Bail is Busted: How Jail Really Works

Thousands of New Yorkers are stuck behind bars because they're too broke to get out

"It's a good question," says the CJA's McElroy. "When you talk about comprehensive bail reform, you get into questions of who the hell wants it. And who doesn't want it."

Defense attorneys mostly agree that the system is problematic, but they're worried about what might replace it. If the courts expanded the supervised-release pilot program being tested in Queens, it might reduce the number of people jailed for want of bail, but it might also lead to more oppressive state supervision of people who would otherwise have been released on their own recognizance.

"When you talk to prosecutors, there's more resistance," McElroy says. "'Are you talking about a system in which the bail imposed has to be makeable by the defendant? Doesn't appear to be in my interest, because you and I and everyone else knows that I have a better chance of getting a conviction if the guy is in than if he's out.'"

Unlike her cell mates, Occupier Lauren DiGioia, arrested for dancing on the sidewalk, had access to bail.
C.S. Muncy
Unlike her cell mates, Occupier Lauren DiGioia, arrested for dancing on the sidewalk, had access to bail.
DiGioia says her time in jail showed her how different the criminal-justice system is for her less fortunate cell mates.
C.S. Muncy
DiGioia says her time in jail showed her how different the criminal-justice system is for her less fortunate cell mates.

It isn't just the drive for convictions that motivates prosecutor interest in maintaining the status quo, though. For one thing, guilty pleas are the only tools prosecutors have to redirect defendants into Alternative to Incarceration Programs for substance abusers and battered women.

And speaking of battered women, how would bail reform affect the guy who's being arraigned because he beat up his girlfriend last night, and she finally called the police? Right now, a judge can set a high bail and make sure he cools off for a while before he's back on the street. That isn't a legally allowed use of bail, but because there isn't any mechanism in New York for preventive detention, it's the only way to keep him locked up. Understandably, prosecutors don't want to lose that tool.

Then there are the judges. The present regime gives them a great deal of freedom: They don't have to explain their bail decisions, and they're not held accountable for them. But the thing that really motivates judges' reluctance to change the bail system isn't freedom. It's terror.

In the back of every judge's mind is the fear of finding themselves on the cover of the New York Post for releasing a pre-trial defendant who goes on to commit some terrible crime while awaiting his or her next hearing. The most recent member of the bench to go through that wringer was Brooklyn judge Evelyn Laporte, who last winter was slammed in a Post story headlined "Why Was He Freed to Kill?" after a man whom she'd released on his own recognizance for a felony drug case killed a police officer the next month.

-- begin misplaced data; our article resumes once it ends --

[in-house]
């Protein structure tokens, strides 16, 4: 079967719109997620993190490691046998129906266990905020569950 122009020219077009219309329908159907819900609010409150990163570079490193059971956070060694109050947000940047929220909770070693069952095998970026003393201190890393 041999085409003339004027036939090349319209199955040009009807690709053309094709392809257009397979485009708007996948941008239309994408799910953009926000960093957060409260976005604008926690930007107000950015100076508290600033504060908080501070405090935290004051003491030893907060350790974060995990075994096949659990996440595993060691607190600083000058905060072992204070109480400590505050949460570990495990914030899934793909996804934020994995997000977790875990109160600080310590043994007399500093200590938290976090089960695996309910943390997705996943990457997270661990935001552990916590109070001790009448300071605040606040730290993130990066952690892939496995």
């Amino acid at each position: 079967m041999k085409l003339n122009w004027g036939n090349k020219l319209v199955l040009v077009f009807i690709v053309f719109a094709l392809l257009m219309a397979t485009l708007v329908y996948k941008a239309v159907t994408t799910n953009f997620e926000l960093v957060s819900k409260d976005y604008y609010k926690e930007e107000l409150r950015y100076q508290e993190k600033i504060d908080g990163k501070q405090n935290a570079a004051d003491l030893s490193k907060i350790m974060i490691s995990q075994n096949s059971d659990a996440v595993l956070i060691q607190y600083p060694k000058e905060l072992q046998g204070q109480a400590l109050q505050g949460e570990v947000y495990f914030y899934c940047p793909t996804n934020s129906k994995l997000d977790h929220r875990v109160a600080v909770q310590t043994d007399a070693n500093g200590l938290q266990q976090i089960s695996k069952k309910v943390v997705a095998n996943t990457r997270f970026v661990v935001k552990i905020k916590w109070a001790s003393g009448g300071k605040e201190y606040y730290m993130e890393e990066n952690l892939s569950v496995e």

As an anonymous judge told Human Rights Watch, "Judges set bail knowing they will never be criticized publicly for putting someone in jail, only for letting someone out without bail who then commits a crime." With every reason to play it safe, judges and prosecutors have no structural incentive to let defendants out to fight their cases from home.

"There's a lot of momentum against changing anything," Feige says. "Stacked up against those institutional interests, the poor and disadvantaged communities who make up most criminal defendants don't have much of a chance."

Despite the challenges, reformists are pursuing a range of strategies to fix the system. One of them is the Criminal Justice Agency itself, which is running a pilot project in Queens to take defendants for whom bail would otherwise be set and instead free them on supervised release. These defendants don't have to post bail, but they do have to check in regularly with CJA staff members, who in turn help set them up with social services and remind them when their court date is coming up. The program is less expensive than pre-trial detention, and so far, its participants have a better rate of returning to court than the city average. The CJA's McElroy is optimistic that the city will eventually expand the pilot program, but just when that might happen remains unclear.

The Bronx Defenders took a more aggressively experimental tack several years ago when, with little fanfare, they quietly spun off a nonprofit called the Bronx Freedom Fund.

After raising around $200,000, the fund began doing something at once simple and completely revolutionary: It bailed people out. When lawyers at the Bronx Defenders took on a client who couldn't make bail but wasn't considered a flight risk and wasn't charged with anything more serious than a misdemeanor or a nonviolent felony, they would refer him to Zoe Towns, the fund's only employee. If the defendant met the criteria, Towns would go down to the courthouse with a certified check and bail him out. When the defendant returned to court for his next hearing and the bail came back, it would be rolled back into the fund to help someone else.

The fund kept a low profile, in large part because its advisers worried that if judges and prosecutors knew that it existed, they might inflate bails to keep people in jail. But over the course of more than a year, the fund bailed out nearly 200 people. That was a tremendous boon for the defendants who could go home rather than stay locked up, but the project also generated some remarkable data.

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